32. 32. Analysis of 1dB-Compression Point (II) 1G  dBminP cf cf 1out inP P G   1dB 1 1out in inP P G P G     1out inP P G  Department of Electronic Engineering, NTUT32/56
  33. 33. Measurement of P1dB • By network analyzer in the power sweep mode: Obtain small signal gain and . • By spectrum analyzer : Test various input signal power level to measurement the output power spectral content to obtain output v.s. input power curve. 1 120logG  1dBG Department of Electronic Engineering, NTUT Network Analyzer Amplifier Signal Generator Amplifier Spectrum Analyzer 33/56
  34. 34. Distortion Characterization (I) • Amplifier input-output relation: • If only one signal is present, the undesired components will be harmonics of the fundamental, but, if there are more signals at input, signals will be produced with frequencies that are mathematical combinations of the frequencies of the input signals, called intermodulation products (IMPs) or intermods. It is instructive to study the results when there are two input signals (although we will eventually consider large numbers of signals).          2 3 4 0 1 2 3 4out in in in inv t v t v t v t v t          Department of Electronic Engineering, NTUT34/56
  35. 35. Distortion Characterization (II) • Characterized by 1-dB gain compression, IPs , 2-tone intermodulation distortions (IMDs) 1cosinv A t ,1 1cosout ov G A t ,2 2 1cos2outv A t  ,3 3 1cos3outv A t  Department of Electronic Engineering, NTUT Single-tone excitation Nonlinear Harmonics 1f f 1f f 12 f 13 f 14 f 35/56
  36. 36. Distortion Characterization (III) Designed Amplifier 1f 2f f 1f 2f f 1 22 f f 2 12 f f 1f 2f f 1 22 f f 2 12 f f 1f 2f f 1 22 f f 2 12 f f IMD from AM/AM distortion IMD from AM/PM distortion Department of Electronic Engineering, NTUT Two-tone excitation Nonlinear IM Products • Characterized by 1-dB gain compression, IPs , 2-tone IMDs 36/56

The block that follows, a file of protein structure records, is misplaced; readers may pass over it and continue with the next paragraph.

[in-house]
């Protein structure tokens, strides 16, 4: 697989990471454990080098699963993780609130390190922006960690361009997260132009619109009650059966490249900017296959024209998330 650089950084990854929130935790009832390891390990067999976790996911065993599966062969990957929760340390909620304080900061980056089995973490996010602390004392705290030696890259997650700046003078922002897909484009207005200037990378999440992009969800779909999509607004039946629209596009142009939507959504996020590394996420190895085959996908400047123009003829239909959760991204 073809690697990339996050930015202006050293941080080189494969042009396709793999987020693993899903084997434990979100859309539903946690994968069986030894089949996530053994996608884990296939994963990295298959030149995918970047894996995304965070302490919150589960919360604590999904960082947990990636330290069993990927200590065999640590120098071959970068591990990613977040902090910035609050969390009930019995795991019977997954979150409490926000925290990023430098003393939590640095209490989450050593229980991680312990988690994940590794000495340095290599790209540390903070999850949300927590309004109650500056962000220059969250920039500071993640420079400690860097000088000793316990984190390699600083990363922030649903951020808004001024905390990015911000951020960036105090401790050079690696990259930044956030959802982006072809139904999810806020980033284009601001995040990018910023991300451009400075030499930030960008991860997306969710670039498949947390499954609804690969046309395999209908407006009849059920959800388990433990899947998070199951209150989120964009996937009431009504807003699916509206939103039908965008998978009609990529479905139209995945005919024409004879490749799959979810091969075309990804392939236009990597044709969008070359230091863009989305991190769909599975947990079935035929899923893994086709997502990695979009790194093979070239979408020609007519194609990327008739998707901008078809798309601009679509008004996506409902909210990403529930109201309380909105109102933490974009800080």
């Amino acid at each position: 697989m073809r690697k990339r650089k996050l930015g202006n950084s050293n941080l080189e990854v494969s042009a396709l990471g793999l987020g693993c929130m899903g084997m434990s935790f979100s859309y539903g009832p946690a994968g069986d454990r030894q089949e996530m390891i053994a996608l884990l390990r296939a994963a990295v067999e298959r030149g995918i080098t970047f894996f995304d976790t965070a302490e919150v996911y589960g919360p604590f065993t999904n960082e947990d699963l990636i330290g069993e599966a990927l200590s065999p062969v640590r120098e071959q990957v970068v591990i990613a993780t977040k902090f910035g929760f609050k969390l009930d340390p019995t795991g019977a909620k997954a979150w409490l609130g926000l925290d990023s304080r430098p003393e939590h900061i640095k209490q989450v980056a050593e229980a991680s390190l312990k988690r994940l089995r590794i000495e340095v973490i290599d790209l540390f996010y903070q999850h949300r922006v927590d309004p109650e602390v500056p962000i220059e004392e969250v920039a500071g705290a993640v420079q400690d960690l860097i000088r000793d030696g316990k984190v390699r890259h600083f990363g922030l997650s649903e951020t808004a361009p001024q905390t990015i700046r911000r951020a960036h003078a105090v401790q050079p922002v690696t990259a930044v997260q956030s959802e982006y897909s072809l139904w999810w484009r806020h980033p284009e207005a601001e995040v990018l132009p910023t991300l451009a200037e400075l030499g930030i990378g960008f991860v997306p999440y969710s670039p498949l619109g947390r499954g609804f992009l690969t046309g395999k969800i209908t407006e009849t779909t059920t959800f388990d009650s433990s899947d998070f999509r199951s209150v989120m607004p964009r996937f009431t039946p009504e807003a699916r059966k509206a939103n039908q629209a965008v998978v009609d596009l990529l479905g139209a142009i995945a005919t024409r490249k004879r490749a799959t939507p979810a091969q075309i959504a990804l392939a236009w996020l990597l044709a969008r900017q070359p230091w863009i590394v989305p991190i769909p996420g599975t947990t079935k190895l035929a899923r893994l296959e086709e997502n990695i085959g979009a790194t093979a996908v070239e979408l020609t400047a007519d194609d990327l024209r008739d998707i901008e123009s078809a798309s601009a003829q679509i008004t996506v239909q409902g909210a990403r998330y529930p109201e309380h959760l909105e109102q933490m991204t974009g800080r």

37. 37. Intercept Points • The nonlinear properties can be described by the concept of intercept points (IPs). The input intercept point (IIPn) is a fictitious input power where the desired output signal component equals in amplitude the undesired component.  out nP f  out cP f    dBmin cP f IIPn1dBIP OIPn 1dBOP 1 dB 1 1 1 n OutputPower(dBm) Department of Electronic Engineering, NTUT37/56
  38. 38. Second-Order Nonlinear Effect (I) • Single-tone excitation: • For the inclusion of only the linear term and the second term, the output voltage is   sin 2in cv t A t     2 2 in c in c A P f Z f            22 1 2 1 2sin 2 sin 2out in in c cv t v t v t A f t A f t             2 22 1 2sin 2 sin 2 2 c c A A f t A f t        2 2 2 1 2 1 1 sin cos2 2 2 c cA A t A t       Out-of-band Distortion 2nd-order effect DC Offset 2nd-order effect Desired Signal linear effect Department of Electronic Engineering, NTUT  in cZ f  inv t  outv t cf f 0 38/56
  39. 39. Second-Order Nonlinear Effect (II) • Two-tone Excitation:   1 2sin sininv t A t B t         2 1 1 2 2 1 2sin sin sin sinoutv t A t B t A t B t            2 2 2 1 1 1 2 1 sin sin 2 A B A t B t                2 1 2 2 1 2cos cosAB t AB t               2 2 2 1 2 2 1 1 cos2 cos2 2 2 A t B t           2 1f f0 1f 2f 12 f 22 f1 2f f a b c e d fg g : DC term a, b : linear term c : IM (down beating) d : IM (up beating) e, f : 2nd harmonic Department of Electronic Engineering, NTUT a bg c d e f 39/56